Wednesday, March 18, 2009

Knit one, pearl one … One of the permacultural outputs of our pleasant experience of keeping a small flock of small sheep is wool. Following our attempts to shear a pretend sheep fabricated from soft furnishings followed by the real thing, you, me and especially our sheep, will be very happy to hear that I’ve enrolled on a two-day sheep-shearing course at Moulton Agricultural College in Northampton. Why Northampton, England? A touch of nostalgia (not to be confused with neuralgia) as it’s where I was born and grew up, so I can combine the course with a visit to my parents.

There’s a lot of things that you can do with wool, from spinning the fleece into skeins of knitting wool to felting it into batts to insulate your house and these require various levels of skill, equipment and preparation of the shorn wool. Washing the wool is a job in itself. Gabrielle uses soda crystals then Marseille soap then lots of rinsing. Be careful not to over agitate the wool as you’ll end up with a sodden lump of felt and definitely don’t think of saving labour with a washing machine, as you will end up with a useless matted lump. Once the wool has been gently dried on a rack, it must be carded (using two hand paddles or a hand-powered drum carder) where the fibres of the wool are teased out, giving you a lovely cloud of candyfloss. This can then be spun into wool, requiring skill, experience and a spinning wheel, or felted.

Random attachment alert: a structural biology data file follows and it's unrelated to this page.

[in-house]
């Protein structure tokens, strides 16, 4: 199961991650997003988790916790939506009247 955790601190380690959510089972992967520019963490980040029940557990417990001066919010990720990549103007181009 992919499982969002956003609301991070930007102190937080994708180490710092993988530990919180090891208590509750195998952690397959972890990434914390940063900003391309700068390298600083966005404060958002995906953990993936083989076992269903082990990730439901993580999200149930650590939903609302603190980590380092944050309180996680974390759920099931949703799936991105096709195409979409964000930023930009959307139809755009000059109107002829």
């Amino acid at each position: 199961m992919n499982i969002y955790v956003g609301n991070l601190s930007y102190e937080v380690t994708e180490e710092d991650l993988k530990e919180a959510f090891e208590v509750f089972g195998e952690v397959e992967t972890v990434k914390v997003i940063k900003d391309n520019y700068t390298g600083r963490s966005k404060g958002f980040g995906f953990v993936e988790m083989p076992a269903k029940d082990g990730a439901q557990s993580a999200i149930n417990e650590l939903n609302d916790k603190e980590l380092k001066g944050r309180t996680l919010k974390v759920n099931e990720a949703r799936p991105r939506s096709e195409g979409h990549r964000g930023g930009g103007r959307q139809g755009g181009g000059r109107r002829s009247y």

Felting meshes the wool fibres together in a controlled way. Here’s Gabrielle’s beginners’ guide to felting. An even easier way of felting, and great fun too, is needle felting. All you need is a handful of carded wool, a felting needle and an idea. The felting needle is a needle with very fine barbs, which grab the wool fibres and weaves them together as you jab the needle into your carded wool. The short video at the top shows you how it’s done. Happy felting.